The thermal environment experienced by birds during early postembryonic development may be an important factor shaping growth and survival. However, few studies have directly manipulated nest temperature (T n) during the nestling phase, and none have measured the consequences of experimental heat stress on nestlings’ body temperature (T b). It is therefore not known to what extent any fitness consequences of development in a thermally challenging environment arise as a direct, or indirect, effect of heat stress. We, therefore, studied how experimentally increased T n affected T b in 8–12 d old blue tit Cyanistes caeruleus nestlings, to investigate if increased thermoregulatory demands to maintain normothermic T b influenced nestling growth and apparent long-term survival. Nestlings in heated nest-boxes had significantly higher T b compared to unheated nestlings during most of the experimental period. Yet, despite facing T n  50°C (as measured in the bottom of the nest cup below the nestlings), the highest nestling T b recorded was 43.8°C with nestlings showing evidence of controlled facultative hyperthermia without any increased nestling mortality in heated nests. However, body mass gain was lower in these nestlings compared to nestlings from control nest-boxes. Contrary to our prediction, a larger proportion of nestlings from heated nest-boxes were recaptured during their first winter, or subsequently recruited into the breeding population as first- or second-year breeders. This result should, however, be treated with caution because of low recapture rates. This study highlights the importance of the thermal environment during nestling development, and its role in shaping both growth patterns and possibly also apparent survival.
(Less)
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author
organization
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type
Contribution to journal
publication status
published
subject
keywords
heat stress, Cyanistes caeruleus, thermoregulation, nestling development, hyperthermia, heterothermy, Cyanistes caeruleus, heat stress, thermoregulatory capacity, nestling development, thermoregulation
in
Journal of Avian Biology1994-01-01+01:00
volume
49
issue
2
pages
14 pages
publisher
Federation of European Neuroscience Societies and Blackwell Publishing Ltd
external identifiers
  • scopus:85042564913
ISSN
0908-8857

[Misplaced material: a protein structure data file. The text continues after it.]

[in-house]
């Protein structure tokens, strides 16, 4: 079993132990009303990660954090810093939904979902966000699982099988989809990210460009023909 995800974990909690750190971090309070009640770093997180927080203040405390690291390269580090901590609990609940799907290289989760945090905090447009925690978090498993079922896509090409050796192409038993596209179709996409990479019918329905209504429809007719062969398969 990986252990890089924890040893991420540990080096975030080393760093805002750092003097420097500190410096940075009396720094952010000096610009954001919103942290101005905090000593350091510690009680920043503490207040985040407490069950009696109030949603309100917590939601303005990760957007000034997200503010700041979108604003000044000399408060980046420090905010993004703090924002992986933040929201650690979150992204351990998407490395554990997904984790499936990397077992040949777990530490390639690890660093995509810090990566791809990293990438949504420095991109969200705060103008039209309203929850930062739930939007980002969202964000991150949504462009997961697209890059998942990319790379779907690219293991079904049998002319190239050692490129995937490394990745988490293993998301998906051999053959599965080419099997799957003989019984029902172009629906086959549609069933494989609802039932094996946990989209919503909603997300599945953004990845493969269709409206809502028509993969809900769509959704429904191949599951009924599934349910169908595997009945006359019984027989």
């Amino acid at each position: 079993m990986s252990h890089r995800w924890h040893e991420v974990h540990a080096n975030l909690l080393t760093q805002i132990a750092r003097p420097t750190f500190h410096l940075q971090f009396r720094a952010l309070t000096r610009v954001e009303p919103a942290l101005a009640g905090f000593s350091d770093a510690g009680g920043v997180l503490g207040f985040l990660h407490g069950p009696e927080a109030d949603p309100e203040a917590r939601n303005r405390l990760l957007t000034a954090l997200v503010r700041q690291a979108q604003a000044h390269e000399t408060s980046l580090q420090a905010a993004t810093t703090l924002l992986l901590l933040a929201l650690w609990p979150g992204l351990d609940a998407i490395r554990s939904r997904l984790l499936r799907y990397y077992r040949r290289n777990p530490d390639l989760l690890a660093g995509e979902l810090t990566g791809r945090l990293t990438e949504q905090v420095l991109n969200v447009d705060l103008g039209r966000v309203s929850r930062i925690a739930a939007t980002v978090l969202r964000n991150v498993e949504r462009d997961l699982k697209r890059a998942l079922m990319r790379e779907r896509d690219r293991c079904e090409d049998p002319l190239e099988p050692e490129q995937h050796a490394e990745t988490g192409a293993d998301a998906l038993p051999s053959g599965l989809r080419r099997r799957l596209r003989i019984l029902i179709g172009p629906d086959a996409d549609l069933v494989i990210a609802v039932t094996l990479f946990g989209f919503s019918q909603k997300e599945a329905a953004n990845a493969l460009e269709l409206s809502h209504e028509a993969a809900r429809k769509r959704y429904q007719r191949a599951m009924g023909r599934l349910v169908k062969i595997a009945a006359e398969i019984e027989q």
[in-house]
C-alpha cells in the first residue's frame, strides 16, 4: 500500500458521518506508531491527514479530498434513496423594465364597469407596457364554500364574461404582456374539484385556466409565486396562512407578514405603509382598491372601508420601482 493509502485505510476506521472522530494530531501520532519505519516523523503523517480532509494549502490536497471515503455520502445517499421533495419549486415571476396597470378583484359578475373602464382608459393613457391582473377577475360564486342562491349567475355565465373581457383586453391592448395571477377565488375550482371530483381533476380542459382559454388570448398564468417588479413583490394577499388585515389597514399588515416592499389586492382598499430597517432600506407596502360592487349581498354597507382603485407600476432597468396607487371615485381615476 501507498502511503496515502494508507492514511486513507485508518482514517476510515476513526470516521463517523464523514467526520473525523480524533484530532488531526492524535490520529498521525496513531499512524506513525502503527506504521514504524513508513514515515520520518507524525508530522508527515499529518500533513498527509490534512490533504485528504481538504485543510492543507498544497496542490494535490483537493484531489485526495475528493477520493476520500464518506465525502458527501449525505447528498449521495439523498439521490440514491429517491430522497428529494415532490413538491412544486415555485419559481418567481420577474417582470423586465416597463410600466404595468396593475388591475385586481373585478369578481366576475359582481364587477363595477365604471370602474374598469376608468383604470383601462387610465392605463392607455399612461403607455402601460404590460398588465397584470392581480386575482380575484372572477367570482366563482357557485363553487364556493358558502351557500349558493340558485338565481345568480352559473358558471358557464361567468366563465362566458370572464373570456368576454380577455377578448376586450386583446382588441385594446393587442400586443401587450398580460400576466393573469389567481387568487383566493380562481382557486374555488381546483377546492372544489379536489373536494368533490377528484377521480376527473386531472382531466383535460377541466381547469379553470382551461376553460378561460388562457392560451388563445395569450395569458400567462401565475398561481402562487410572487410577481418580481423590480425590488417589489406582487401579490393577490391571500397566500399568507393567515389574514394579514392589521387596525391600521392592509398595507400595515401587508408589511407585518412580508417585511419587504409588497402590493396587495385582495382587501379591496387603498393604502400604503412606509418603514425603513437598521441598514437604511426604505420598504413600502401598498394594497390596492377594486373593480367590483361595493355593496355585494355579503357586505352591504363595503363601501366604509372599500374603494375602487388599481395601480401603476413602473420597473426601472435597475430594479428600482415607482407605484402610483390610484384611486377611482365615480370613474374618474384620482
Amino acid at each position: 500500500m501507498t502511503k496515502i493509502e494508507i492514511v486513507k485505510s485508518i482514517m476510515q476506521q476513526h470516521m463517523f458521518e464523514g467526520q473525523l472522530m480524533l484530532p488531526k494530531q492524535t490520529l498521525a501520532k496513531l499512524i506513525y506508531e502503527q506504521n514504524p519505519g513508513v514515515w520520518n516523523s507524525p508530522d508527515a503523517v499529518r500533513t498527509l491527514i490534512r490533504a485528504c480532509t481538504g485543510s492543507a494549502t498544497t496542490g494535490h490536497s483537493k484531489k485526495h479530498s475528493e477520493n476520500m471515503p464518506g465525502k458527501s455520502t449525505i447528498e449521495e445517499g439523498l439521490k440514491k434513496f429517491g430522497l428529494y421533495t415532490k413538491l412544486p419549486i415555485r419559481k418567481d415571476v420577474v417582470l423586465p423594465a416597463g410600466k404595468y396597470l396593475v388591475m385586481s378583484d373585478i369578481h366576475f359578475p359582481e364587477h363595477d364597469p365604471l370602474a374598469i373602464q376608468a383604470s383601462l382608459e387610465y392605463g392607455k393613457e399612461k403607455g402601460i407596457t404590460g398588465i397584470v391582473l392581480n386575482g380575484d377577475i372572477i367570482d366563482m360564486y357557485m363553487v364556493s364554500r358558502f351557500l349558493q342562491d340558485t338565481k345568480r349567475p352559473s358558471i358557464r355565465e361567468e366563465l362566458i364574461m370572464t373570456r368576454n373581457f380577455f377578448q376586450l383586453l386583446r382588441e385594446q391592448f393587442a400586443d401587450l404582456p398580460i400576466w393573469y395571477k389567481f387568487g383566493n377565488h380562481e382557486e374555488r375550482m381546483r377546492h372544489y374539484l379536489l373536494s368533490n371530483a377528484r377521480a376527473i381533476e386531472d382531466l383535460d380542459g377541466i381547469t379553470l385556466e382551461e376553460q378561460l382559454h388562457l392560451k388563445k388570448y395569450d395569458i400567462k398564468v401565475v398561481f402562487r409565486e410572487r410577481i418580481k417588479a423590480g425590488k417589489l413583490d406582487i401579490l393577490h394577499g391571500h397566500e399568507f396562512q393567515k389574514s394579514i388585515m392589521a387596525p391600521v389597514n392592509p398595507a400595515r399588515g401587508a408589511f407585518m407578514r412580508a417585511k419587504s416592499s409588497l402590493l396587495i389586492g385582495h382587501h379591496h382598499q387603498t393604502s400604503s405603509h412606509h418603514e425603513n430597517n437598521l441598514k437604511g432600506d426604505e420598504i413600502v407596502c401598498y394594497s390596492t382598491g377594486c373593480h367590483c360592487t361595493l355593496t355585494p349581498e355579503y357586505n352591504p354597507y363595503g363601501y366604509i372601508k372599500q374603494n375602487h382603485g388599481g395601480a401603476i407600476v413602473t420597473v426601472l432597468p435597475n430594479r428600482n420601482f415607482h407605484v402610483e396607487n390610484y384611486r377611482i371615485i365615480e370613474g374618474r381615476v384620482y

DOI
10.1111/jav.01620
language
English
LU publication?
yes
id
b8422abd-fbbd-413f-89e6-3e394e8bc66c
date added to LUP
2018-02-20 13:51:10
date last changed
2018-05-29 09:26:35
@article{b8422abd-fbbd-413f-89e6-3e394e8bc66c,
  abstract     = {The thermal environment experienced by birds during early postembryonic development may be an important factor shaping growth and survival. However, few studies have directly manipulated nest temperature (T n) during the nestling phase, and none have measured the consequences of experimental heat stress on nestlings’ body temperature (T b). It is therefore not known to what extent any fitness consequences of development in a thermally challenging environment arise as a direct, or indirect, effect of heat stress. We, therefore, studied how experimentally increased T n affected T b in 8–12 d old blue tit Cyanistes caeruleus nestlings, to investigate if increased thermoregulatory demands to maintain normothermic T b influenced nestling growth and apparent long-term survival. Nestlings in heated nest-boxes had significantly higher T b compared to unheated nestlings during most of the experimental period. Yet, despite facing T n  50°C (as measured in the bottom of the nest cup below the nestlings), the highest nestling T b recorded was 43.8°C with nestlings showing evidence of controlled facultative hyperthermia without any increased nestling mortality in heated nests. However, body mass gain was lower in these nestlings compared to nestlings from control nest-boxes. Contrary to our prediction, a larger proportion of nestlings from heated nest-boxes were recaptured during their first winter, or subsequently recruited into the breeding population as first- or second-year breeders. This result should, however, be treated with caution because of low recapture rates. This study highlights the importance of the thermal environment during nestling development, and its role in shaping both growth patterns and possibly also apparent survival.<br/>},
  articleno    = {e01620},
  author       = {Andreasson, Fredrik and Nord, Andreas and Nilsson, Jan-Åke},
  issn         = {0908-8857},
  keyword      = {heat stress,Cyanistes caeruleus,thermoregulation,nestling development,hyperthermia,heterothermy,Cyanistes caeruleus,heat stress,thermoregulatory capacity,nestling development,thermoregulation},
  language     = {eng},
  month        = {02},
  number       = {2},
  pages        = {14},
  publisher    = {Federation of European Neuroscience Societies and Blackwell Publishing Ltd},
  series       = {Journal of Avian Biology1994-01-01+01:00},
  title        = {Experimentally increased nest temperature affects body temperature, growth and apparent survival in blue tit nestlings},
  url          = {http://dx.doi.org/10.1111/jav.01620},
  volume       = {49},
  year         = {2018},
}